“Being there the next day was certainly one of the last places I wanted to be, on the crutches, foot in a plaster, answering the same questions – ‘what’s happened? How long are you out for?’ over and over again.
“But being on the sideline for an important warm-up game against a direct World Cup rival was something I wasn’t going to miss. They also needed me sitting in the dug-out to get the extra field player!”
The one ray of light, though, was the medical team had sent the scans back to Ireland for assessment and they were not convinced of the fracture.
Harte quickly sought out a second opinion with his club, SK Kampong in Utrecht, sourcing a CT scan appointment on Tuesday morning, cutting off the plaster cast and having a look. The doctor was a hockey-fanatic friend of the Kampong physio, based in nearby Bilthoven where Harte previously played with SCHC, something that may well have helped speed up the process.
“I was living with a bit of hope. It has been some of the roughest few days and then [on Thursday], I got the best news ever. The Spanish doctors had read it wrong – no break!”
As such, he will link up with the squad for their practice game on Saturday in Evere against Belgium, the second last tie before Ireland jet out for Bhubaneswar.
The new medical advice is, “worst case scenario”, two to three weeks while Harte is hoping it will be seven days out.
“Every day, I am in at the physio, using the anti-gravity machine we have here at Kampong and my aim is to be involved in some way in Belgium this weekend with the guys.”
And, aside from his injury, Harte says Ireland are in a good place following their five games in seven days in Valencia.
“Getting two results against England, a good performance against the Spanish and going 2-0 up against the number three side in the world, the Netherlands… The Dutch showed there is still a gap to close to the world’s top three but we are going quite well and, from the week, we learned a lot about ourselves.”
Hours prior to Harte’s injury, the Kinsale man had been elected by his fellow players to be part of the International Hockey Federation’s Athlete’s Committee as a liaison member.
The committee consists of current and former players and gives them a voice in the FIH’s decision making processes and the make-up of the international calendar.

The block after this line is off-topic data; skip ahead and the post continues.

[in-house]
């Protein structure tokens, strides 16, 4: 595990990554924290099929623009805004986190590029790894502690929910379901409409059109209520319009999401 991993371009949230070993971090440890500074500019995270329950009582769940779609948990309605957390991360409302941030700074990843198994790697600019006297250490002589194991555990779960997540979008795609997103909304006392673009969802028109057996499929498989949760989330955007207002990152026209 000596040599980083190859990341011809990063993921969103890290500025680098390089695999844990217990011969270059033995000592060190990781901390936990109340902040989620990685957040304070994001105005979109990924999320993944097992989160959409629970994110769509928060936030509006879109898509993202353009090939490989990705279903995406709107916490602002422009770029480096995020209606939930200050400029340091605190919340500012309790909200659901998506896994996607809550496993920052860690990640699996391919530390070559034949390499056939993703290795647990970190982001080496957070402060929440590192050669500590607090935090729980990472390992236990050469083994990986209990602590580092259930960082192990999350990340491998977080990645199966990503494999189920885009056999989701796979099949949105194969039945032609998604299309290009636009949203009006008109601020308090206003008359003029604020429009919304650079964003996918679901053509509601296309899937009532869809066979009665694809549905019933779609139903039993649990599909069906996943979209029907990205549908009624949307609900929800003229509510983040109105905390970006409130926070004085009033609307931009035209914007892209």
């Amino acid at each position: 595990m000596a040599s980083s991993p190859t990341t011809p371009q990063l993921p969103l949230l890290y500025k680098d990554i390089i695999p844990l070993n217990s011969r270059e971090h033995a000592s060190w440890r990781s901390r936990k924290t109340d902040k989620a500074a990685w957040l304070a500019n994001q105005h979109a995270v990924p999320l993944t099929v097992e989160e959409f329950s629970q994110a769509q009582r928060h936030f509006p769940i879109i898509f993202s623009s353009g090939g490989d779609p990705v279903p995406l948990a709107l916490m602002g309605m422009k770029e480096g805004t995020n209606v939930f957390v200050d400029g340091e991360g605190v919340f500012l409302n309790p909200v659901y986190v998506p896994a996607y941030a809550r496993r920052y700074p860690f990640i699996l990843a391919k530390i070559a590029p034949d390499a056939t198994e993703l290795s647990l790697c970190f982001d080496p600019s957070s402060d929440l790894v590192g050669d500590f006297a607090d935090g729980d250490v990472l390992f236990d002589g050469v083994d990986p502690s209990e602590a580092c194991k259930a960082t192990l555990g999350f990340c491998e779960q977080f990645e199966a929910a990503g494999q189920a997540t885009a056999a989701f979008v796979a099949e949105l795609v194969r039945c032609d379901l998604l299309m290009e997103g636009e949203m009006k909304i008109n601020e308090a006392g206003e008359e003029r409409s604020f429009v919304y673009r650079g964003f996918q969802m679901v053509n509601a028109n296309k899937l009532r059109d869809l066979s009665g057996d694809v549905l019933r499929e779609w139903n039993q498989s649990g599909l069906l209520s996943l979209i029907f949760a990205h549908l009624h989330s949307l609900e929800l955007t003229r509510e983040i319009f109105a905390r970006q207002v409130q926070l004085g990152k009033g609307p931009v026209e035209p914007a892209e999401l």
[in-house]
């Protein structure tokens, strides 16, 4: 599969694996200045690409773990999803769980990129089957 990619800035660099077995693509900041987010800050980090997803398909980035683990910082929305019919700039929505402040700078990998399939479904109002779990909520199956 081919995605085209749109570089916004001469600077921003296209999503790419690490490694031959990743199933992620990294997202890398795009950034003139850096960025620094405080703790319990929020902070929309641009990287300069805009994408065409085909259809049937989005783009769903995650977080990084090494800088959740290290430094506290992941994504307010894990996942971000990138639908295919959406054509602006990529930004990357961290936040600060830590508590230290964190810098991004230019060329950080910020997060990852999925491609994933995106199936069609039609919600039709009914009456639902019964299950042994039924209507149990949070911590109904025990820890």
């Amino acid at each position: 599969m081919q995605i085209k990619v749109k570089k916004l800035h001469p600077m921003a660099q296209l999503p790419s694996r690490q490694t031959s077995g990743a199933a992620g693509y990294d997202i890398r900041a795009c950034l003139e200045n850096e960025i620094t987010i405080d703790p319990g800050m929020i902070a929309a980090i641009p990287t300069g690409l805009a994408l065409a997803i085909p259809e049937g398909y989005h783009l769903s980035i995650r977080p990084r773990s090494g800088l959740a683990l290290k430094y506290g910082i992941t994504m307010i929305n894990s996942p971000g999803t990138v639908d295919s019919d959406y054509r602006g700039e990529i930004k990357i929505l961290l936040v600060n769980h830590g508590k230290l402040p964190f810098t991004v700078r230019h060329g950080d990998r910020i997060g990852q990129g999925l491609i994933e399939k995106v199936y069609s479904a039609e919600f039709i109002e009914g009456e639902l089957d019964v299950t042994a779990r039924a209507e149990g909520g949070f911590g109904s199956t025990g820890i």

David Harte on track to lead Ireland at Hockey World Cup
David Harte looks set to be fully fit for the upcoming World Cup in India
Ireland captain David Harte remains on course to lead his country at the upcoming Hockey World Cup, which starts in Bhubaneswar, India later this month.
The Irish keeper picked up a leg injury at the weekend, where Ireland were competing in a four-team warm-up tournament, taking on the Netherlands, England and hosts Spain.
Harte hurt his leg during the warm-up to the Netherlands match and was rested for the weekend games, where Ireland lost to the Dutch, and beat England on penalty strokes following a 2-2 draw.
The Irish stopper wore a protective casing on his leg, which led to some inaccurate media reporting, claiming that Harte had fractured his fibula and was a major doubt over his participation at the World Cup.
Hockey Ireland confirmed to RTE Sport this afternoon that Harte had been fitted with a medical boot but only as a precautionary measure.
"David Harte was injured during a warm-up routine in Valencia," said a spokesperson.
"As a precaution, he was fitted with a medical boot and underwent scans in both Spain and the Netherlands. We are optimistic David will be fit to compete in the World Cup."
Ireland will be looking to emulate their female compatriots, who reached the recent World Cup final, as they open their campaign against Australia on 30 November, before completing their Pool B schedule with games against China and England.
Bell putting in the extra hours to continue Green Machine lifestyle
Jonny Bell at the launch of Turkish Airlines as Irish men’s sponsor. Pic: Inpho
Jonny Bell says he has worked all the hours available over the last year to put him in position to continue being part of the Green Machine’s World Cup challenge.
It’s the nature of an Irish hockey player’s lot that many straddle the professional-amateur divide, attempting to be as professional as possible in their training to compete while, for the most part, receiving scant financial reward.
It was something that added significantly to the narrative of the Green Army during the summer World Cup odyssey, finding innovative workarounds to compete at an elite level.
Bell, 31, calls it “a lifestyle choice” as he endeavours to make time for hockey and his job in environmental planning.
For the recent six weeks of training camps on Mondays and Tuesdays, he went back to work for the remainder of the week.
For the World Cup in India – which starts for Ireland on November 30 – he will have to cope with a couple of unpaid weeks having taken “significant leave” over the summer which he has “sort of got used to” over the last few years.
“It’s a privilege to be involved in an international team because you can only do this sort of thing once,” he told The Hook.
One arrangement he has with his workplace is a flexi-time arrangement, regularly coming in early and staying late to bank precious hours.